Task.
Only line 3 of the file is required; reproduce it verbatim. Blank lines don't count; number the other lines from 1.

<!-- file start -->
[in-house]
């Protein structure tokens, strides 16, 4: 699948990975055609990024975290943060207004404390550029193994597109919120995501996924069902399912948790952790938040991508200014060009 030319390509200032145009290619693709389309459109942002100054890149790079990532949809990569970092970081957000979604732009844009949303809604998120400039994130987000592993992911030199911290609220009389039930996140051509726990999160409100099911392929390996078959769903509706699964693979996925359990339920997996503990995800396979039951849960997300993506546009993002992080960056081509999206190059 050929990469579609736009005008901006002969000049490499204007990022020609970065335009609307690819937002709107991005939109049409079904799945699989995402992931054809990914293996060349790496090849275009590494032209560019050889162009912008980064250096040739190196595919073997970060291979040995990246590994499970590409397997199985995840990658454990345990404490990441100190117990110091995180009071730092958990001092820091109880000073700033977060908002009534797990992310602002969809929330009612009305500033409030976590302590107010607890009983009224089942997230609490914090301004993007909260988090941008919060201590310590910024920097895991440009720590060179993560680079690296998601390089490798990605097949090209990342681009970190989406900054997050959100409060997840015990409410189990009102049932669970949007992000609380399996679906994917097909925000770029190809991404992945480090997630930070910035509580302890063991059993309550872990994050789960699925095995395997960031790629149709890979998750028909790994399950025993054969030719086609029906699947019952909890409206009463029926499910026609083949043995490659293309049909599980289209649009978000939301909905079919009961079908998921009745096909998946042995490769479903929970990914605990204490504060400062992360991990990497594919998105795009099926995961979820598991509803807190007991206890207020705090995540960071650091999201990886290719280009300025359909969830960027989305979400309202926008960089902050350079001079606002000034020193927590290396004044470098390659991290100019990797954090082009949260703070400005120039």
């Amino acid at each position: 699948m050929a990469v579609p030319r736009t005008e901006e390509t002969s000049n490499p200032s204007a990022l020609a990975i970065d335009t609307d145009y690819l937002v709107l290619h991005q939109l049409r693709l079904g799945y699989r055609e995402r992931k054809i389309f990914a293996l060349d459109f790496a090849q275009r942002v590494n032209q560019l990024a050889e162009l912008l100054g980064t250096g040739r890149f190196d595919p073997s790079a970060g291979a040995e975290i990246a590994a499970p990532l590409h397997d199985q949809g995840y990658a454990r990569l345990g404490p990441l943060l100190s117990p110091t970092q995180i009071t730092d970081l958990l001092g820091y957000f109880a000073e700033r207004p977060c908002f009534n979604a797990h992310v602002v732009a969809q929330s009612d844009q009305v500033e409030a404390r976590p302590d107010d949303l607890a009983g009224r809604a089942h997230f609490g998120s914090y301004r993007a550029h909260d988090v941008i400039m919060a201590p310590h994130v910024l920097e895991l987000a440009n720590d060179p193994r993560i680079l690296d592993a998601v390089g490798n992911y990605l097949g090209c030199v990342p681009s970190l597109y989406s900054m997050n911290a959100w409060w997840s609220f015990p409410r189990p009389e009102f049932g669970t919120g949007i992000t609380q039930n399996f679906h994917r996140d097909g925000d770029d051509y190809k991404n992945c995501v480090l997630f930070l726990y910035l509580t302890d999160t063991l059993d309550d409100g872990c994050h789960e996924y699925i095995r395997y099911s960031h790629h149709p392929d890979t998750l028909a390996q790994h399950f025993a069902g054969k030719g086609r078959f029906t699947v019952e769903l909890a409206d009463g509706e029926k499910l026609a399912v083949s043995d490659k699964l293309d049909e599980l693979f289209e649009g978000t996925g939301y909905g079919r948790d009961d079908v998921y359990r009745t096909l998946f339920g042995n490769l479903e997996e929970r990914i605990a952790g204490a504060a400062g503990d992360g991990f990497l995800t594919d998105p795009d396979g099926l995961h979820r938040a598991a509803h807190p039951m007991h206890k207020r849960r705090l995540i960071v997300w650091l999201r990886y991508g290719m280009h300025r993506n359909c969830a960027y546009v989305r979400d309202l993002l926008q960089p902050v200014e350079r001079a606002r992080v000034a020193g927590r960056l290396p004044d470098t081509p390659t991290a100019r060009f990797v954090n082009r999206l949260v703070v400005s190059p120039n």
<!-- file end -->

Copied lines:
């Amino acid at each position: 699948m050929a990469v579609p030319r736009t005008e901006e390509t002969s000049n490499p200032s204007a990022l020609a990975i970065d335009t609307d145009y690819l937002v709107l290619h991005q939109l049409r693709l079904g799945y699989r055609e995402r992931k054809i389309f990914a293996l060349d459109f790496a090849q275009r942002v590494n032209q560019l990024a050889e162009l912008l100054g980064t250096g040739r890149f190196d595919p073997s790079a970060g291979a040995e975290i990246a590994a499970p990532l590409h397997d199985q949809g995840y990658a454990r990569l345990g404490p990441l943060l100190s117990p110091t970092q995180i009071t730092d970081l958990l001092g820091y957000f109880a000073e700033r207004p977060c908002f009534n979604a797990h992310v602002v732009a969809q929330s009612d844009q009305v500033e409030a404390r976590p302590d107010d949303l607890a009983g009224r809604a089942h997230f609490g998120s914090y301004r993007a550029h909260d988090v941008i400039m919060a201590p310590h994130v910024l920097e895991l987000a440009n720590d060179p193994r993560i680079l690296d592993a998601v390089g490798n992911y990605l097949g090209c030199v990342p681009s970190l597109y989406s900054m997050n911290a959100w409060w997840s609220f015990p409410r189990p009389e009102f049932g669970t919120g949007i992000t609380q039930n399996f679906h994917r996140d097909g925000d770029d051509y190809k991404n992945c995501v480090l997630f930070l726990y910035l509580t302890d999160t063991l059993d309550d409100g872990c994050h789960e996924y699925i095995r395997y099911s960031h790629h149709p392929d890979t998750l028909a390996q790994h399950f025993a069902g054969k030719g086609r078959f029906t699947v019952e769903l909890a409206d009463g509706e029926k499910l026609a399912v083949s043995d490659k699964l293309d049909e599980l693979f289209e649009g978000t996925g939301y909905g079919r948790d009961d079908v998921y359990r009745t096909l998946f339920g042995n490769l479903e997996e929970r990914i605990a952790g204490a504060a400062g503990d992360g991990f990497l995800t594919d998105p795009d396979g099926l995961h979820r938040a598991a509803h807190p039951m007991h206890k207020r849960r705090l995540i960071v997300w650091l999201r990886y991508g290719m280009h300025r993506n359909c969830a960027y546009v989305r979400d309202l993002l926008q960089p902050v200014e350079r001079a606002r992080v000034a020193g927590r960056l290396p004044d470098t081509p390659t991290a100019r060009f990797v954090n082009r999206l949260v703070v400005s190059p120039n």